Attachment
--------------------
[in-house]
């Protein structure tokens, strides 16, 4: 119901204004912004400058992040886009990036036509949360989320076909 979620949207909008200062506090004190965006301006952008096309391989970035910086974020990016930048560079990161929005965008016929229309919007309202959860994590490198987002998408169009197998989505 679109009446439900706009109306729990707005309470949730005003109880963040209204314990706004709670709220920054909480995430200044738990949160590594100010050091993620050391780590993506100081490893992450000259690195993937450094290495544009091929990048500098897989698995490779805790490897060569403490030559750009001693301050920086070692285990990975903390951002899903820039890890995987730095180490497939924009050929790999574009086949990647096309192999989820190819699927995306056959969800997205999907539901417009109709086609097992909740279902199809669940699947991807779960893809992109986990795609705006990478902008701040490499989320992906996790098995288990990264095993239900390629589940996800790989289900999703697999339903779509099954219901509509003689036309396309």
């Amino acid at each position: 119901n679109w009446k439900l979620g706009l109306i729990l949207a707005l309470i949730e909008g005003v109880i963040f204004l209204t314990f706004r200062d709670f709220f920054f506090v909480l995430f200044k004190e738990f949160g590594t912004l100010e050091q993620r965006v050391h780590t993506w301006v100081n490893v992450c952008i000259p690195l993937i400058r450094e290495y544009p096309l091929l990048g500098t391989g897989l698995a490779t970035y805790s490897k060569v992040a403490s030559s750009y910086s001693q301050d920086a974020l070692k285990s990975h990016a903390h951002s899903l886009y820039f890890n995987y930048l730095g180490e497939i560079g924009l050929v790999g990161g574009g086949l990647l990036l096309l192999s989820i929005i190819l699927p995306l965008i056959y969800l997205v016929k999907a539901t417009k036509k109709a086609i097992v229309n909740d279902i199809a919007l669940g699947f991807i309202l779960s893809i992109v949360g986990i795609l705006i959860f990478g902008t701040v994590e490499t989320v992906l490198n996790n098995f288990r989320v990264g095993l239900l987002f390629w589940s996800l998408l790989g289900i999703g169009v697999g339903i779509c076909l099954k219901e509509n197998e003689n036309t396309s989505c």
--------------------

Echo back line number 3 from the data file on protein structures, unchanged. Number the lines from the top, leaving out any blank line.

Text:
């Amino acid at each position: 119901n679109w009446k439900l979620g706009l109306i729990l949207a707005l309470i949730e909008g005003v109880i963040f204004l209204t314990f706004r200062d709670f709220f920054f506090v909480l995430f200044k004190e738990f949160g590594t912004l100010e050091q993620r965006v050391h780590t993506w301006v100081n490893v992450c952008i000259p690195l993937i400058r450094e290495y544009p096309l091929l990048g500098t391989g897989l698995a490779t970035y805790s490897k060569v992040a403490s030559s750009y910086s001693q301050d920086a974020l070692k285990s990975h990016a903390h951002s899903l886009y820039f890890n995987y930048l730095g180490e497939i560079g924009l050929v790999g990161g574009g086949l990647l990036l096309l192999s989820i929005i190819l699927p995306l965008i056959y969800l997205v016929k999907a539901t417009k036509k109709a086609i097992v229309n909740d279902i199809a919007l669940g699947f991807i309202l779960s893809i992109v949360g986990i795609l705006i959860f990478g902008t701040v994590e490499t989320v992906l490198n996790n098995f288990r989320v990264g095993l239900l987002f390629w589940s996800l998408l790989g289900i999703g169009v697999g339903i779509c076909l099954k219901e509509n197998e003689n036309t396309s989505c």